Optimal Investment, Growth Options, and Security Returns


  • Jonathan B. Berk,

    1. University of California, Berkeley
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  • Richard C. Green,

    1. Carnegie Mellon University
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  • Vasant Naik

    1. University of British Columbia
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    • Berk is at the University of California, Berkeley, and NBER; Green is at Carnegie Mellon University; and Naik is with the University of British Columbia. We acknowledge the research assistance of Robert Mitchell and Dave Peterson. We have benefited from and are grateful for comments by seminar participants at Berkeley, British Columbia, Carnegie Mellon, Dartmouth, Duke, Michigan, Minnesota, North Carolina, Northwestern, Rochester, Utah, Washington at St. Louis, Washington, Wharton, Wisconsin, Yale, the 1996 meetings of the Western Finance Association, and the 1997 Utah Winter Finance Conference and the suggestions from an anonymous referee and from the editor, René Stulz. We also acknowledge financial support for this research from the Social Sciences and Humanities Research Council of Canada and the Bureau of Asset Management at University of British Columbia. The computer programs used in this paper are available on this journal's web page: http://www.afajof.org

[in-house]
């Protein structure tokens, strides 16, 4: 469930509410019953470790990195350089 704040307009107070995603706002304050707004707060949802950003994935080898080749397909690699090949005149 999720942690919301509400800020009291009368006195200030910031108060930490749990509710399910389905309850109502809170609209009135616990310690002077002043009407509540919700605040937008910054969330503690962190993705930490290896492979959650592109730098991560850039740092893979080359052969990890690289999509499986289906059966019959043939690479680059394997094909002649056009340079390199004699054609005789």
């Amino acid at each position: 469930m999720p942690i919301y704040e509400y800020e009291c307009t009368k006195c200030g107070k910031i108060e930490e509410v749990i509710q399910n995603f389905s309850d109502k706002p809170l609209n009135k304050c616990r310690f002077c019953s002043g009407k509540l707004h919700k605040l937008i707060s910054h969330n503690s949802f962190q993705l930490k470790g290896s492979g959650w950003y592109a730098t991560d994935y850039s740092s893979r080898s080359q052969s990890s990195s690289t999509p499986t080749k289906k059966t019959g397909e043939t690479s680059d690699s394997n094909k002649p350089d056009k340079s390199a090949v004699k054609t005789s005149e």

As a consequence of optimal investment choices, a firm's assets and growth options change in predictable ways. Using a dynamic model, we show that this imparts predictability to changes in a firm's systematic risk, and its expected return. Simulations show that the model simultaneously reproduces: (i) the time-series relation between the book-to-market ratio and asset returns; (ii) the cross-sectional relation between book-to-market, market value, and return; (iii) contrarian effects at short horizons; (iv) momentum effects at longer horizons; and (v) the inverse relation between interest rates and the market risk premium.